The following terms are used to describe the sequence relationships between two or more polypeptides: "reference sequence," "comparison window," "sequence identity," "percent identity," and "substantial identity." A "reference sequence" is a defined sequence used as a basis for a sequence comparison; a reference sequence may be a subset of a larger sequence, for example, as a segment of a full-length cDNA or gene sequence given in a sequence listing, such as a polypeptide sequence, or may comprise a complete translated cDNA or gene sequence. Generally, a reference sequence is at least peptides in length, frequently at least 25 residues in length, and often at least 50 residues in length. Since two polypeptides may each (1) comprise a sequence (i.e., a portion of the complete polypeptide sequence) that is similar between the two polypeptides, and (2) may further comprise a sequence that is divergent between the two polypeptides, sequence comparisons between two (or more) polypeptides are typically performed by comparing sequences of the two
polypeptides over a "comparison window" to identify and compare local regions of sequence similarity.

A "comparison window," as used herein, refers to a conceptual segment of at least 20 contiguous peptide positions wherein a polypeptide sequence may be compared to a reference sequence of at least 20 contiguous amino acid residues and wherein the portion of the polypeptide sequence in the comparison window may comprise additions or deletions (i.e., gaps) of 20 percent or less as compared to the reference sequence (which does not comprise additions or deletions) for optimal alignment of the two sequences. Optimal alignment of sequences for aligning a comparison window may be conducted by the local homology algorithm of Smith and Waterman (1981) Adv. Appl. Math. 2: 482, by the homology alignment algorithm of Needleman and Wunsch (1970) /. MoI. Biol. 48: 443, by the search for similarity method of Pearson and Lipman (1988) Proc. Natl. Acad. Sci. (U.S.A.) 85: 2444, by computerized implementations of these algorithms (GAP, BESTFIT, FASTA, and
TFASTA in the Wisconsin Genetics Software Package Release 7.0, Genetics Computer Group, 575 Science Dr., Madison, Wis.), or by inspection, and the best alignment (i.e., resulting in the highest percentage of homology over the comparison window) generated by the various methods is selected, using default gap and insertion penalties. In addition, sequence identity may be based on homology, using PAMF or Blossom comparison tables, whereby conservative amino acid substitutions are scored higher than non-conservative substitutions.

The term "sequence identity" means that two polypeptide sequences are identical (i.e., on an amino acid-by-amino acid basis) over the window of comparison. The term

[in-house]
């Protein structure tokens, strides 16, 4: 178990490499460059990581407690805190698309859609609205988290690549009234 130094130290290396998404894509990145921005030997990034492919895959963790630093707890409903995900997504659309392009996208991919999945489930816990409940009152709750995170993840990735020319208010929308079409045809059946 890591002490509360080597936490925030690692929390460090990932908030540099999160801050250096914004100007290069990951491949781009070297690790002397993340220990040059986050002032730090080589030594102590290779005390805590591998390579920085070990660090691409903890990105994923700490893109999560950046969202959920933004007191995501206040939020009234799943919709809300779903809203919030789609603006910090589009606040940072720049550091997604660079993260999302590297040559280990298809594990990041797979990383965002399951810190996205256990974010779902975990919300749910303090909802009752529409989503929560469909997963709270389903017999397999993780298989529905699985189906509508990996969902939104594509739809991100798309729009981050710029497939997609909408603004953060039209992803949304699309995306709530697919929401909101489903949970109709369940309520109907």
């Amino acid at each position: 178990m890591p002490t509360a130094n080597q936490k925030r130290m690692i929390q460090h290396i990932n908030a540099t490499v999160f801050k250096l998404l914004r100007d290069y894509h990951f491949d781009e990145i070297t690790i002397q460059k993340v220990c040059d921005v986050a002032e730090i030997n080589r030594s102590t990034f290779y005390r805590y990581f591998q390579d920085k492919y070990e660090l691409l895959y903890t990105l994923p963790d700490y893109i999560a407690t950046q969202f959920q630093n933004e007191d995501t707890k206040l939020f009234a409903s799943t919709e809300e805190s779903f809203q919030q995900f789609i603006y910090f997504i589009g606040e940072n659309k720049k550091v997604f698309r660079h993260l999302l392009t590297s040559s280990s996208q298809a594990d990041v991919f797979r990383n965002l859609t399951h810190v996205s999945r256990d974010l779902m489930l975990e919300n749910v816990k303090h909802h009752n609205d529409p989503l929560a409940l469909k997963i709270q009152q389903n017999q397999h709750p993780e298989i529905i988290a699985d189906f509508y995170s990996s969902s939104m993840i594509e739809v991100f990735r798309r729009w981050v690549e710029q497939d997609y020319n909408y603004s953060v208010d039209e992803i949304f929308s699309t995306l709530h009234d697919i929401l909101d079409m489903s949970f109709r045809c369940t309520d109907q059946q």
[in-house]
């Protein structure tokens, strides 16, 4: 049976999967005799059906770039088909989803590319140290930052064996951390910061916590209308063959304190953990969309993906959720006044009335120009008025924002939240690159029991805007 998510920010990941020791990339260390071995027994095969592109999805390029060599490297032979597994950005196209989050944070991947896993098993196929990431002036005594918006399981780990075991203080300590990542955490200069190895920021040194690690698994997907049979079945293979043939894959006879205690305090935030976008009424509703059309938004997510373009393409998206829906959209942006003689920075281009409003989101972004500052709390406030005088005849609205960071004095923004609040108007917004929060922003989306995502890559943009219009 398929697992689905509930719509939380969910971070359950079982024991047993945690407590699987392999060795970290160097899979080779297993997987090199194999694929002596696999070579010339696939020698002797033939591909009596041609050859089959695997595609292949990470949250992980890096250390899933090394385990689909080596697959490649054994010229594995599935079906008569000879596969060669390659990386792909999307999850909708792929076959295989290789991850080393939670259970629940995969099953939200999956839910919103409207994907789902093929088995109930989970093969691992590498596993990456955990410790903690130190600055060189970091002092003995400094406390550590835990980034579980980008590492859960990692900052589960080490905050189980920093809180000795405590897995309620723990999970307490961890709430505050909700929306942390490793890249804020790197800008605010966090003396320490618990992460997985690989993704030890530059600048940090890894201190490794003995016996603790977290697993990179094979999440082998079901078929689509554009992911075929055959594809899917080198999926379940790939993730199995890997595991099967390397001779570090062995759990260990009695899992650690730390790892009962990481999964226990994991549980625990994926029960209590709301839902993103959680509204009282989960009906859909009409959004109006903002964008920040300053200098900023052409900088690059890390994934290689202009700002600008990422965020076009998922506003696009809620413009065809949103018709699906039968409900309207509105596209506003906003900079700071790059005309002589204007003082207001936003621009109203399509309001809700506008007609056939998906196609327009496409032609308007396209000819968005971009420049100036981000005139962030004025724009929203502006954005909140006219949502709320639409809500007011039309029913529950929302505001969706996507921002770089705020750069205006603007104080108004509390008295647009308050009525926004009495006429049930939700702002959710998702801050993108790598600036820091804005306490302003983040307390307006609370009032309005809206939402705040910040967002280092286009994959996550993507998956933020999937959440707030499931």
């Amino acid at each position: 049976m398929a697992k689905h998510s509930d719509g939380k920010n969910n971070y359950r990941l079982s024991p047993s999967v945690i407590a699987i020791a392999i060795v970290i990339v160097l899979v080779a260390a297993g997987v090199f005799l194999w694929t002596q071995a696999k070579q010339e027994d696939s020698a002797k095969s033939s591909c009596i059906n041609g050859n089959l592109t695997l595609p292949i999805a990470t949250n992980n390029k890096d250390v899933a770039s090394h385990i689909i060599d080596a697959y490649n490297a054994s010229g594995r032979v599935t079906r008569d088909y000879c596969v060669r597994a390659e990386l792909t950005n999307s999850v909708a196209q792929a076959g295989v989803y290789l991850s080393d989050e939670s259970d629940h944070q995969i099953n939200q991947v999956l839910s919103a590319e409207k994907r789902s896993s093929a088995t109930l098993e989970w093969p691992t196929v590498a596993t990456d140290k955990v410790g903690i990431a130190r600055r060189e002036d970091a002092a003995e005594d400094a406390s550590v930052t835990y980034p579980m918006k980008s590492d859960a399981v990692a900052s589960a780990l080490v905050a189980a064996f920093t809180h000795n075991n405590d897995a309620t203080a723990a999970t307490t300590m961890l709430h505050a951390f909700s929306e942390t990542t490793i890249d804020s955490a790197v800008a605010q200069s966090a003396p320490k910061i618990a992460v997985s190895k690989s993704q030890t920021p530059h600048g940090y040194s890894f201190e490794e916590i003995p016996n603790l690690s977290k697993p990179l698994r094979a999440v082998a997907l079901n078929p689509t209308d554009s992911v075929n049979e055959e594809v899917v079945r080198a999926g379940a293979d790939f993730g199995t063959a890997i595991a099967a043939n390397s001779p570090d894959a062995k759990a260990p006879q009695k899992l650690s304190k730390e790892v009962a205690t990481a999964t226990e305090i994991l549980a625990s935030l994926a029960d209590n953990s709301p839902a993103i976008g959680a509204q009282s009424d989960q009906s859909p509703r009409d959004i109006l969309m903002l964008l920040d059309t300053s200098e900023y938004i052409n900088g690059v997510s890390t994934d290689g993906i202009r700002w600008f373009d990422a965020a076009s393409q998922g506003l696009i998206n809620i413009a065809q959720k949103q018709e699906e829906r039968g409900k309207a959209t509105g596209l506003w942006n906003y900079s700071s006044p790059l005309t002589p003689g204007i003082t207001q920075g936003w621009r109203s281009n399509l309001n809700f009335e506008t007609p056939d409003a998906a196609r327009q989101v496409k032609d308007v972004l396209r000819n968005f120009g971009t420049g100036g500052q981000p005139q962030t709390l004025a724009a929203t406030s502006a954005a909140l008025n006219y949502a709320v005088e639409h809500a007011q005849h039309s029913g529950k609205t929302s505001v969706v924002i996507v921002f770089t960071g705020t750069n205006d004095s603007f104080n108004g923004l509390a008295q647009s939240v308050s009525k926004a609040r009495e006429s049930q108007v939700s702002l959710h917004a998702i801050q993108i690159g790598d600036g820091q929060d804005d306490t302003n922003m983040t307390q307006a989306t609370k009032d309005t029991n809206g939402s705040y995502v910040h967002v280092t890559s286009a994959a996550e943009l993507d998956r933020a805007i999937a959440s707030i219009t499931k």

"percentage of sequence identity" is calculated by comparing two optimally aligned sequences over the window of comparison, determining the number of positions at which the identical amino acid occurs in both sequences to yield the number of matched positions, dividing the number of matched positions by the total number of positions in the window of comparison (i.e., the window size), and multiplying the result by 100 to yield the percentage of sequence identity. The terms "substantial identity" as used herein denotes a characteristic of a polypeptide sequence, wherein the polypeptide comprises a sequence that has at least 80 percent sequence identity, preferably at least 85 percent identity and often 90 to 95 percent sequence identity, more usually at least 99 percent sequence identity as compared to a reference sequence over a comparison window of at least 20 residue positions, frequently over a window of at least 25-50 amino acids, wherein the percentage of sequence identity is calculated by comparing the reference sequence to the polynucleotide sequence which may include deletions or additions which total 26 percent or less of the reference sequence over the window of comparison. The term "injectable formulation" means a formulation suitable for injection into humans and/or animals, wherein the injection is intradermal, subcutaneous, intramuscular or intravenous. The formulation may be used in a field setting, or in a hospital setting, which is preferred for intravenous administration. In a filed setting, the formulation may be comprised in a kit for self- administration, as described, for example in US 5,114,406 to Gabriel, et al., issued May 19, 1992, entitled, "Injection device for injection, especially self-administered injection, of medicament, including mechanisms for nulling and for selecting dosage, especially for use with multi-dose ampules." US 4,839,341 to Massey, et al., issued June 13, 1989, entitled "Stabilized insulin formulations," further described formulations adaptable according to the present methods for formulating the present proteases for use in a kit. According to this patent, one may prepare a formulation stabilized against aggregation containing a hydroxybenzene and a polyethylene glycol-polypropylene glycol polymer. The present injectable formulations comprise the proteases described in a purified state, i.e., free of contaminants, pyrogens, or unrelated activity. In a preferred form, the proteases are prepared by recombinant DNA methods and purified from cell culture by methods known in the art.